Let’s end on a high note, shall we? A few weeks ago, my boss over at Duke asked if I was available to go to China in August to be a Teacher Assistant for a Leadership class for high school students. I said I was available and very interested. I don’t speak Mandarin, so I’m not a prime candidate, but I do hope I can go despite that. I would love to learn more about Chinese culture, and it would be great to have the opportunity to see some of my former residents that live there. Cross your fingers!

Beck

Editing Me Out

I wrote an article for my college newspaper recently about my experience last semester. When I read it today I was a bit shocked with how much they changed. It felt weird, like I was reading someone else’s article. It just didn’t sound like me. I feel like I’ve been edited out of my own article. I want to be angry but I know this is just how media works; that doesn’t make it okay though. Along with the cuts and edits changing the message of the article (my ending was stronger), they changed the tone and voice as well. Ew. Haha Below is my original article with the major cuts in italics.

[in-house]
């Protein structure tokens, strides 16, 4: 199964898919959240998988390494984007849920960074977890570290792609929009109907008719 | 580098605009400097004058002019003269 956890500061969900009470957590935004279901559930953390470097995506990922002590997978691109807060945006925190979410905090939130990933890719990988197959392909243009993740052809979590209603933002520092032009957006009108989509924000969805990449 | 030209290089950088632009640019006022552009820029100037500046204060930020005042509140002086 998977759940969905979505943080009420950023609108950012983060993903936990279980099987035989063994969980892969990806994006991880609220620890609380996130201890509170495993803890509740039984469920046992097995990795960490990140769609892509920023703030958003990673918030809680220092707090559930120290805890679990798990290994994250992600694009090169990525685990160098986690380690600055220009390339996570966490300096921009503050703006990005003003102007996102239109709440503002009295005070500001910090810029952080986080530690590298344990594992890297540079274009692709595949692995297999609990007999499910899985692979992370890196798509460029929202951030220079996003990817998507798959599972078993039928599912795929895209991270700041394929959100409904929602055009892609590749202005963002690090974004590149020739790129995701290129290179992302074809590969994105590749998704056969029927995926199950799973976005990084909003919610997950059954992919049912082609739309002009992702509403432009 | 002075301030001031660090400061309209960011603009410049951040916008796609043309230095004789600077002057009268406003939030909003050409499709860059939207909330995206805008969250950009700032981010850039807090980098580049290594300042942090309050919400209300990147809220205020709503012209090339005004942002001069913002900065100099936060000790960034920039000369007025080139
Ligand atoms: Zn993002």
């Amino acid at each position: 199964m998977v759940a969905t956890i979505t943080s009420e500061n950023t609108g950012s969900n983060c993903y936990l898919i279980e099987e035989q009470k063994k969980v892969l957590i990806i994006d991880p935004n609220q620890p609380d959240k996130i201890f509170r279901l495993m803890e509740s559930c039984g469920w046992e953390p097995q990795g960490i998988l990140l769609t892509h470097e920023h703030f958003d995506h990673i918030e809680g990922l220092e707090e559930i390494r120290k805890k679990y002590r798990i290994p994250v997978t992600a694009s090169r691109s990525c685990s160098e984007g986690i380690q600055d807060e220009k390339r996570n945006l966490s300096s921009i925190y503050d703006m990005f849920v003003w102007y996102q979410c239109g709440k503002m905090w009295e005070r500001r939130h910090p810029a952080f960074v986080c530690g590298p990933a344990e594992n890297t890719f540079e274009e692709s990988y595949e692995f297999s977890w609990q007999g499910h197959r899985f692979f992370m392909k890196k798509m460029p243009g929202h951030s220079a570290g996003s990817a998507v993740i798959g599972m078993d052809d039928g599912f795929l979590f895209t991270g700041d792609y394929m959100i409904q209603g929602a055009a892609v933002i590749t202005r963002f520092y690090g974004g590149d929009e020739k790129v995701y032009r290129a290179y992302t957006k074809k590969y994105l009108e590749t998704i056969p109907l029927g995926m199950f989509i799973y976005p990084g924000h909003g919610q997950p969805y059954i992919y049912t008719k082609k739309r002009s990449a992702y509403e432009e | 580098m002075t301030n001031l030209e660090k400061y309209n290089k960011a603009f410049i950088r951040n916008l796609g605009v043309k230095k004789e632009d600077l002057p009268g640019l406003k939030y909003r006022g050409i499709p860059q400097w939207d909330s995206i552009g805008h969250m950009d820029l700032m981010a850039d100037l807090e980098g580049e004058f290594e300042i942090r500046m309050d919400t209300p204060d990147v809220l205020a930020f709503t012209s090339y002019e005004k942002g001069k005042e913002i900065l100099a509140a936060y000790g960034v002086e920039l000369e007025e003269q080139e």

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Being homeless is not something you usually want to admit, especially at Elon, but it is an issue that needs more attention and awareness on campus. For most people, it is not even on their radar. It seems strange to think of Elon students sleeping in cars, but the truth is, it happens, and it’s a more widespread problem than you might think. Homelessness doesn’t happen all at once; it’s a process. For me, the process started late last August when I received an email from the Bursars office that basically told me I needed to write a huge check if I wanted to come back in the Fall. I’ve received this email every year, but while our cost of attendance continued to rise every year, my financial aid package slowly shrunk, and now that I was starting my senior year, I was out of money and out of options. After being tossed between the Office of Financial Planning and the Bursar’s Office for days, it was decided that in order to stay at Elon, I would need to find a place to live off-campus, which for me meant finding a job. Taking seven classes and working a part-time job is not easy, so I was sort of relieved when I lost that job due to my limited availability. I was not so relieved when I realized this meant I had to move out of my house. With nowhere else to go, I found myself, at the end of October, moving back home to Raleigh, NC.